La Biennale, 58th International Art Exhibition: Ghana Pavilion
Exhibitions and Installations
Ghana Ministry of Tourism, Arts and Culture
Nana Ofosuaa Oforiatta Ayim
- Exhibition Design
El Anatsui, Ibrahim Maham, Felicia Abban, Lynette Yiadom-Boakye, John Akomfrah, Selasi Awusi Sosu
La Biennale di Venezia
Technical Info +
Being able to show the diversity and creativity of Ghana on an international scale is an incredible achievement, and one which showcases the talent that we have to offer. - David Adjaye
The first Ghana Pavilion at the 58th International Art Exhibition of La Biennale di Venezia, under the patronage of Ghana’s President Nana Addo Dankwa Akufo-Addo, opened to the public on Saturday 11 May 2019.
Entitled “Ghana Freedom,” after the song composed by E.T. Mensah on the eve of the independence of the new nation in 1957, the pavilion examines the legacies and trajectories of that freedom by six artists, across three generations. Rooted both in Ghanaian culture and its diasporas, the pavilion exhibition included large-scale installations by El Anatsui and Ibrahim Mahama; representation and portraiture by prominent photographer Felicia Abban and painter Lynette Yiadom-Boakye; and a three-channel film projection by John Akomfrah and a video sculpture by Selasi Awusi Sosu.
As the first sub-Saharan country to gain its independence from colonial rule, Ghana became a touchstone for many others from the continent and its diasporas. And yet, what did this freedom mean? The country’s boundaries like so many others had been drawn by colonial hands, and its new freedom was predicated on the denigration of the cultural and spiritual foundations of the groups that now made up Ghana. The ensuing years saw a struggle to reshape, not just our political, but also our cultural, social, and economic realities.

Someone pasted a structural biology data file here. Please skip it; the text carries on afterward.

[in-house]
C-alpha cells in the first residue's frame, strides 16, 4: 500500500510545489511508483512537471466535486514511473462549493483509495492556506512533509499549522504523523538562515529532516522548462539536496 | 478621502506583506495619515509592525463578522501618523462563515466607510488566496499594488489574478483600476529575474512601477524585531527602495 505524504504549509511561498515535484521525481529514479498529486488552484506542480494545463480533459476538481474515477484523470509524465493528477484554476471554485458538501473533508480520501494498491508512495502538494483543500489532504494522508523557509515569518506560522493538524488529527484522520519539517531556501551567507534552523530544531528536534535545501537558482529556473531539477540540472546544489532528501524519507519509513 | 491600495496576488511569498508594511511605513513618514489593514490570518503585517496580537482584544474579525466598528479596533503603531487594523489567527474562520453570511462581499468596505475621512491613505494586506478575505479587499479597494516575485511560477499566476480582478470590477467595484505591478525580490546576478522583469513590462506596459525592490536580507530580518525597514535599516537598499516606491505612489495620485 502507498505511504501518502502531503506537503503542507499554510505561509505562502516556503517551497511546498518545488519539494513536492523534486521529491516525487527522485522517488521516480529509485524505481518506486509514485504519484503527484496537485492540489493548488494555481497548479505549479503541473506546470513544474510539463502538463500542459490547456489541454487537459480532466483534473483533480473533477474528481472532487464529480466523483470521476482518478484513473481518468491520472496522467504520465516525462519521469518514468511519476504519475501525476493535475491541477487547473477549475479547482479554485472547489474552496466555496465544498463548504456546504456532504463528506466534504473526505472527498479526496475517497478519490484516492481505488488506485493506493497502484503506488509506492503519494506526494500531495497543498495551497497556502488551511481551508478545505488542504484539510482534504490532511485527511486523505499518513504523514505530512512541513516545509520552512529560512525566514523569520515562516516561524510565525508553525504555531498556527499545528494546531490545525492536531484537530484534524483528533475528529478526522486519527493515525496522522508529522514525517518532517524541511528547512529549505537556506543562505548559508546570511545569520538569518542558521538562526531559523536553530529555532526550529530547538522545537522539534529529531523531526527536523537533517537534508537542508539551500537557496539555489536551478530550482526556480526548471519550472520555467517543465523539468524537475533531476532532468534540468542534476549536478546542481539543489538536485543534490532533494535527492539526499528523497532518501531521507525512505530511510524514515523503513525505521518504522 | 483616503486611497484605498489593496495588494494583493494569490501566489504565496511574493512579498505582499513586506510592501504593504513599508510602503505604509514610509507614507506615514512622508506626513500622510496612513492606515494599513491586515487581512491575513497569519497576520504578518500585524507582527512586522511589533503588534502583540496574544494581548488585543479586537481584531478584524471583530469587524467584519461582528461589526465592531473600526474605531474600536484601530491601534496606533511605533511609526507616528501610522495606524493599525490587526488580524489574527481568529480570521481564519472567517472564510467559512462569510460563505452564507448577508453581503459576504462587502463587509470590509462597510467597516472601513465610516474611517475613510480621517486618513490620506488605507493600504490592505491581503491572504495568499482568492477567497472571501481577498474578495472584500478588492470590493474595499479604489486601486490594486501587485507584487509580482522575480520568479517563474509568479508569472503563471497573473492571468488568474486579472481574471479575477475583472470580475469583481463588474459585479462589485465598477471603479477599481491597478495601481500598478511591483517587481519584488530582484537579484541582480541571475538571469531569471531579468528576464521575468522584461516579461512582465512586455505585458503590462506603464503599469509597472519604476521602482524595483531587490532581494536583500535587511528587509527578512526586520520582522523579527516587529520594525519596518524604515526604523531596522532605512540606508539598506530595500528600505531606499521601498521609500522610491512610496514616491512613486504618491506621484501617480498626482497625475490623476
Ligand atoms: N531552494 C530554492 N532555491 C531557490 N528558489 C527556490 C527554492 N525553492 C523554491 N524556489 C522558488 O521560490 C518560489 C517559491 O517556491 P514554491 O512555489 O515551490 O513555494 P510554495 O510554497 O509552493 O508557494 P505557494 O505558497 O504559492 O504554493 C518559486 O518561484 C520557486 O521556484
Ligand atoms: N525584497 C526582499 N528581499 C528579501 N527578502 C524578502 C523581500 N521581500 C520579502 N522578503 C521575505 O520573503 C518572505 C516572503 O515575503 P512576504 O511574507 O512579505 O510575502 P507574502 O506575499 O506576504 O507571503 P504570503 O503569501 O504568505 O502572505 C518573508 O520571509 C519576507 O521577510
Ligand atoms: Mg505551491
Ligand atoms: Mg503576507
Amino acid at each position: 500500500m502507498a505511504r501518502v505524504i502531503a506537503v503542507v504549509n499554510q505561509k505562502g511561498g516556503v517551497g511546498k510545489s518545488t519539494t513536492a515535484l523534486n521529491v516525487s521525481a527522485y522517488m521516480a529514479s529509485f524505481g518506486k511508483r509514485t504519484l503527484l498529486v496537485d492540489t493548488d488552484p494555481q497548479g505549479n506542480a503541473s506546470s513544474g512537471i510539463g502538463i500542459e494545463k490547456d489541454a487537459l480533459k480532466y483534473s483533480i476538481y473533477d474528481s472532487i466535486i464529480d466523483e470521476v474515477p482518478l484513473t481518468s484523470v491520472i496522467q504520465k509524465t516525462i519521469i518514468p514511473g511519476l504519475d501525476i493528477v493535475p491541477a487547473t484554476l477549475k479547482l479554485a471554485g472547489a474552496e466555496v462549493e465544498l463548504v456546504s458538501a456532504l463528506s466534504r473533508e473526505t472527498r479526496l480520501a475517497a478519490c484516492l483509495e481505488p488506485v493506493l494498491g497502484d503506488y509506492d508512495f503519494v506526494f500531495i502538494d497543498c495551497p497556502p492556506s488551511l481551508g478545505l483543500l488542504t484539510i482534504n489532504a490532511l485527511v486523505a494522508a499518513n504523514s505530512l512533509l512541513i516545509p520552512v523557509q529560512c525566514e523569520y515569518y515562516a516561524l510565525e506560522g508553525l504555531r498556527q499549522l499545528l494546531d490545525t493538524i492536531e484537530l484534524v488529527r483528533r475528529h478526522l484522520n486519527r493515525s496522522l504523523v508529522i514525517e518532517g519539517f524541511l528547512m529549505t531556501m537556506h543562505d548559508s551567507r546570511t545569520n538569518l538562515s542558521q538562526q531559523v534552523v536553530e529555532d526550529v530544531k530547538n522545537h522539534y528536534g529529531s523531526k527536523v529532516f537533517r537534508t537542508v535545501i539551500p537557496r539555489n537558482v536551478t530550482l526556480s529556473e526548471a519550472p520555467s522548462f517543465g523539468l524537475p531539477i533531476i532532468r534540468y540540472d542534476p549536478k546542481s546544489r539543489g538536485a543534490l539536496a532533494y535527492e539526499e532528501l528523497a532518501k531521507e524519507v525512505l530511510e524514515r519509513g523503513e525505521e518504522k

This struggle, or growth, both in the country from either side of the political line, and from those that had gone abroad, led to a flourishing of expression in philosophy, technology, architecture, fashion, music, literature and art. This flourishing, along with a political climate and leadership that supports its resonance, led to this moment. With the mastery of multiple registers, the exhibition interrogates what it is to exist through this collective imaginary known as Ghana.
Situated in the Artiglierie of the historic Arsenale and designed by Sir David Adjaye, Ghana’s seminal Venice Biennale pavilion was a bold statement piece, a reflection of West African heritage and culture, illustrating the elliptical forms favoured by the many communities within the Diaspora. Historically, these typical dwellings are covered with intricate ornamentation, painted with coloured mud and chalk to tell an expressive story, which continues to inspire contemporary 21st century art and design. Inside the Ghana Freedom Pavilion, each artist exhibited in elliptically shaped interconnected spaces, symbolic of these classical earth house structures, plastered with locally-sourced earth.